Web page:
Interventions to Prevent Intimate Partner Violence Perpetration by Men and Boys in Lower- and Middle-Income Countries: A Systematic Review Open Access

DeHond, Allayna (Spring 2021)

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Background: Intimate partner violence (IPV) affects the health and wellbeing of women across the globe, with the greatest burden of IPV encountered by women in low- and middle-income countries (LMICs). In recent years there has been a growing number of primary prevention interventions targeting IPV perpetration by men and boys. This systematic review aims to summarize the studies published to date, examining the efficacy of such primary prevention interventions in LMICs, exploring the populations studied, intervention theory, components, and delivery, and to identify gaps in the existing literature.

Methods: PudMed, EMbase, and PsychINFO were systematically searched for peer-reviewed articles, published between January 2001 and October 2020, that examined the efficacy of primary prevention interventions aiming to reduce IPV perpetration by men/boys in LMICs. Eligibility criteria included: English language, report of quantitative male IPV perpetration outcome, and study of an intervention delivered to men/boys. Study population, setting, and design, intervention components, outcome assessment methods, and IPV perpetration results were extracted from articles meeting eligibility criteria. The quality of studies was assessed using Effective Public Health Practice Project (EPHPP) tool.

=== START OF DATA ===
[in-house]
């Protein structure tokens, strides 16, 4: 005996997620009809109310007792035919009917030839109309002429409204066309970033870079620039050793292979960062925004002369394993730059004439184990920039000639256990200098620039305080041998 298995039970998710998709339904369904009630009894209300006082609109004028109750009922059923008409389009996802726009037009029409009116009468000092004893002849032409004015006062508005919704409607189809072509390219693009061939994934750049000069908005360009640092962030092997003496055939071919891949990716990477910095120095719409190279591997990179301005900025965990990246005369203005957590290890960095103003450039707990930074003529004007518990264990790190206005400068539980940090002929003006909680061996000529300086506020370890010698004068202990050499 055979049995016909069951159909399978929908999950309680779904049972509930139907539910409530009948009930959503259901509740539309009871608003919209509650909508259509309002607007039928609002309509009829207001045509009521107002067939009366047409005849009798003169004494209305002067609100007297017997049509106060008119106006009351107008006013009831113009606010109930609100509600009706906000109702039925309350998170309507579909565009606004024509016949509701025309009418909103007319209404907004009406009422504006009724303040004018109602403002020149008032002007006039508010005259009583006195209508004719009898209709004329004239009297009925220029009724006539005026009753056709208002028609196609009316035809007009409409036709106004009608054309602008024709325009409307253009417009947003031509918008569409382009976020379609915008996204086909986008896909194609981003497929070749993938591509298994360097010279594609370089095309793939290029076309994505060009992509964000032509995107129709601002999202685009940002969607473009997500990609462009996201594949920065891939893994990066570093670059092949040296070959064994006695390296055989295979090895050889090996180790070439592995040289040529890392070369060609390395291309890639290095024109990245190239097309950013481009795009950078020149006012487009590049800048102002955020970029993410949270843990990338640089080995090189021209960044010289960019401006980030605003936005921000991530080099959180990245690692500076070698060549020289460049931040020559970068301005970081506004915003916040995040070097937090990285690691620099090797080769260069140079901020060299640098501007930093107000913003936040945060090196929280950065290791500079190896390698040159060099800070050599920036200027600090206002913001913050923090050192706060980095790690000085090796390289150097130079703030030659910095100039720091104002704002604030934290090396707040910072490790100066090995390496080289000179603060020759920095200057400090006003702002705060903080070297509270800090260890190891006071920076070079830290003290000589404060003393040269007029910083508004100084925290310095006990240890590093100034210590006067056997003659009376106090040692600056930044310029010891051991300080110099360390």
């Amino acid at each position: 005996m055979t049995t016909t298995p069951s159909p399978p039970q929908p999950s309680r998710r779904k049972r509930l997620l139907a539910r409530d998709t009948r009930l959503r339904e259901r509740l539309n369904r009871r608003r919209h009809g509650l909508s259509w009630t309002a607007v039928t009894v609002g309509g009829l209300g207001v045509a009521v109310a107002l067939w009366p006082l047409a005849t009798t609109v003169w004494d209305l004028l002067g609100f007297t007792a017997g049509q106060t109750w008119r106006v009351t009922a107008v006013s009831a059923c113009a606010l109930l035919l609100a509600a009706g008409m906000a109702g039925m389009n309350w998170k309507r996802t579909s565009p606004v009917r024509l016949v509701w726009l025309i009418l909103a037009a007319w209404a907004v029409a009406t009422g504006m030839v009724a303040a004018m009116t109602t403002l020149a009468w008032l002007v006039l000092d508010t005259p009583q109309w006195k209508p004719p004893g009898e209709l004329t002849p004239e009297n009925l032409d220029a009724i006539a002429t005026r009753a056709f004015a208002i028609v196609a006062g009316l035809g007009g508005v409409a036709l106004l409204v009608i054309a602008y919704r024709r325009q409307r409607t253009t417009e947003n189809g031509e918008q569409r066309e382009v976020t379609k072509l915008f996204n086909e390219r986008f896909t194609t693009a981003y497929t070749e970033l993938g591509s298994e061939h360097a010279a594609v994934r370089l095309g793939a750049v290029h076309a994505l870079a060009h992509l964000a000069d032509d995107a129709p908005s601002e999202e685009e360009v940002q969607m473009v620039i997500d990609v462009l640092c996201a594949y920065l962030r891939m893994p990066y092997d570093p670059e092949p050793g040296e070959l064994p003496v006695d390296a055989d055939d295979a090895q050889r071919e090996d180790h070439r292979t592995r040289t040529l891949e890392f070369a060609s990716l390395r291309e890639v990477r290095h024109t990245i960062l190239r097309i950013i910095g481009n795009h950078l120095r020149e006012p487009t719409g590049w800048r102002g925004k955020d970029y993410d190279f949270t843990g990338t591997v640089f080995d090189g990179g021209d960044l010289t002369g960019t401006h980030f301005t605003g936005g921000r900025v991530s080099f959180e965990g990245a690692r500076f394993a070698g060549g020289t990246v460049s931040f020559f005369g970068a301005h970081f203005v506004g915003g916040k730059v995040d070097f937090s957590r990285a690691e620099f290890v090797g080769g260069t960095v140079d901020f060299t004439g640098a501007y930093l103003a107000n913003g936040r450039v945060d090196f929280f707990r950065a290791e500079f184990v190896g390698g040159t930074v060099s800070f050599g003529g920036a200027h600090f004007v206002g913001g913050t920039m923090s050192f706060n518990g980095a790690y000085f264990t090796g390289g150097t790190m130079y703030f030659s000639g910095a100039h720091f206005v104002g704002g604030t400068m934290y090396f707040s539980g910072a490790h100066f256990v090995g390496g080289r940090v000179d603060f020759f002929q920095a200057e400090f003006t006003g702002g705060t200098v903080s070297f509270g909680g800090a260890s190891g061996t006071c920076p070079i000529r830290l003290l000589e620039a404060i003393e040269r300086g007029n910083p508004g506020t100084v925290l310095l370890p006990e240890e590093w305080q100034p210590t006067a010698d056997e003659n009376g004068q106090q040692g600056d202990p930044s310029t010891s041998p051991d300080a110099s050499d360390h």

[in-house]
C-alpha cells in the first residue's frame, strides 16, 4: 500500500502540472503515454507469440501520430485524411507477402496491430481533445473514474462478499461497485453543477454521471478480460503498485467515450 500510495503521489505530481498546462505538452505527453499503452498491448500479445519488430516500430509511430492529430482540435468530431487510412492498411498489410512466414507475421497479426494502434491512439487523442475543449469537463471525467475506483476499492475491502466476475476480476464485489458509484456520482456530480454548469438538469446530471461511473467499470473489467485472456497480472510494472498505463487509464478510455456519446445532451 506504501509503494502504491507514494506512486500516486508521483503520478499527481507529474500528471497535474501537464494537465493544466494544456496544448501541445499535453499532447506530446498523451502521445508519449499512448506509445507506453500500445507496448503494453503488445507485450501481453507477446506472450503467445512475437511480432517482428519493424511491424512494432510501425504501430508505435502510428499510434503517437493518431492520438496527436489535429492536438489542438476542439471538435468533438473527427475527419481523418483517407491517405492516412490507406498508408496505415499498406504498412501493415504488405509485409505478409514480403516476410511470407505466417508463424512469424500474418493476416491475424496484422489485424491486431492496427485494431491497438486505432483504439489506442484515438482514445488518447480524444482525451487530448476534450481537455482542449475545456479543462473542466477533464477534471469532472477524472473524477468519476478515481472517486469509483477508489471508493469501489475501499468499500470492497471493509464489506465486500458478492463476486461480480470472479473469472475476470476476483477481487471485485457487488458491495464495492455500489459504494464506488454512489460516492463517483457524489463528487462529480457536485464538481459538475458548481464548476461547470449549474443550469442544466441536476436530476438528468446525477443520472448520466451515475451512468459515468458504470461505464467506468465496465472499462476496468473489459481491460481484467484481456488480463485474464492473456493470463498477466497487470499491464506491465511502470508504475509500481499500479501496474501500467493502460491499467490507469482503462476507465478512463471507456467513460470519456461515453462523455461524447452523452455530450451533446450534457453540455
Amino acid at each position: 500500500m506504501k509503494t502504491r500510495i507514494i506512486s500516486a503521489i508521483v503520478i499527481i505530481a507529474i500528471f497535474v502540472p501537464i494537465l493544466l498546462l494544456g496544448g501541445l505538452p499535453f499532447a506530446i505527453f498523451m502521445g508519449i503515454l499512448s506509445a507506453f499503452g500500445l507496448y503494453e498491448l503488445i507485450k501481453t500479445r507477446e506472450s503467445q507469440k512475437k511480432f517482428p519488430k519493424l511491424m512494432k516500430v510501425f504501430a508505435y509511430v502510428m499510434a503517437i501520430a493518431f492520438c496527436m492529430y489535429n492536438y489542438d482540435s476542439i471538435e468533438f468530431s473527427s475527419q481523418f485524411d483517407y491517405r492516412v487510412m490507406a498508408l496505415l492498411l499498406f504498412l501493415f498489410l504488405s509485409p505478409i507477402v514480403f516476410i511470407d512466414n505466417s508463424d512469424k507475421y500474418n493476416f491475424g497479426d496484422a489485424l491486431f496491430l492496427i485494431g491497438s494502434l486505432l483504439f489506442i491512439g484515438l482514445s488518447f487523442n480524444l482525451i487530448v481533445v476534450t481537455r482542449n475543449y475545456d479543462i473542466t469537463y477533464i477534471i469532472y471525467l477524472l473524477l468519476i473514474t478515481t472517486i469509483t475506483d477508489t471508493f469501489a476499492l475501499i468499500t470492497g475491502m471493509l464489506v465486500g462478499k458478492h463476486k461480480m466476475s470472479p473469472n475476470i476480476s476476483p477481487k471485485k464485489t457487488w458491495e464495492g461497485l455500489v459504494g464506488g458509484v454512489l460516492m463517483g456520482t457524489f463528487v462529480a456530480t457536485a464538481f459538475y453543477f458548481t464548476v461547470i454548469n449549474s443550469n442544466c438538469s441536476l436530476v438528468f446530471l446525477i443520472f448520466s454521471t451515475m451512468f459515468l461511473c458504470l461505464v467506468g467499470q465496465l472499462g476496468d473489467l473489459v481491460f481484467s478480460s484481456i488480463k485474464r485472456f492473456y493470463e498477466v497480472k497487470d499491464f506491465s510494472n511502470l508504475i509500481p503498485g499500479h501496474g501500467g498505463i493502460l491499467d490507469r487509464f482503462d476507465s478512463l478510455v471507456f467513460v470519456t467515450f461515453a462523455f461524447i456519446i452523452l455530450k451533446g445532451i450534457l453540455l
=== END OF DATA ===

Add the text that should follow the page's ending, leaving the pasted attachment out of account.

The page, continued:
Results: Seventeen articles representing 16 studies met inclusion criteria. Interventions took place in 8 different countries and utilized common methods such as community mobilization, group education sessions, and trained peer facilitators. Interventions ranged in duration from 2 months to 4 years and the most common supporting theory use was the Social Cognitive Theory. Of these 16 studies, 9 (56%) reported significant effects on at least one form of IPV perpetration. Using the EPHPP quality assessment tool, 9 studies (56%) received strong ratings, 2 (13%) received moderate ratings, and 5 (31%) received weak ratings.

Conclusions: This review highlighted several interventions targeting perpetration of IPV by men/boys that were effective, the majority of which were evidence-based, grounded in theory, and targeted multiple levels of the socio-ecological model. Key gaps in the literature, that should be the focus of future studies, include extending intervention studies to LMICs outside the 8 represented here, possibly by adapting and testing IPV prevention interventions that demonstrated efficacy, and for establishment of standardized IPV perpetration definitions, outcome measures, and tools. 

Table of Contents

Introductory pages i

Distribution Agreement i

Thesis Committee Approval Form ii

Abstract Title Page iii

Abstract iv

Thesis Title Page v

Acknowledgements vi

Acronyms vii

Introduction 1

Methods 7

Results 12

Discussion 34

Implications for Public Health 43

Conclusion 44

References 45

Tables and Figures

Table 1: Search Terms used in Databases 8

Table 2: Screening Filters 9

Figure 1: PRISMA diagram of study selection for review 13

Table 3: Characteristics of included studies 18

Table 4: Intervention names and components of included studies 23

Table 5: Program effects for various IPV perpetration outcomes 31

Table 6: EPHPP Quality Assessment ratings for included studies 33

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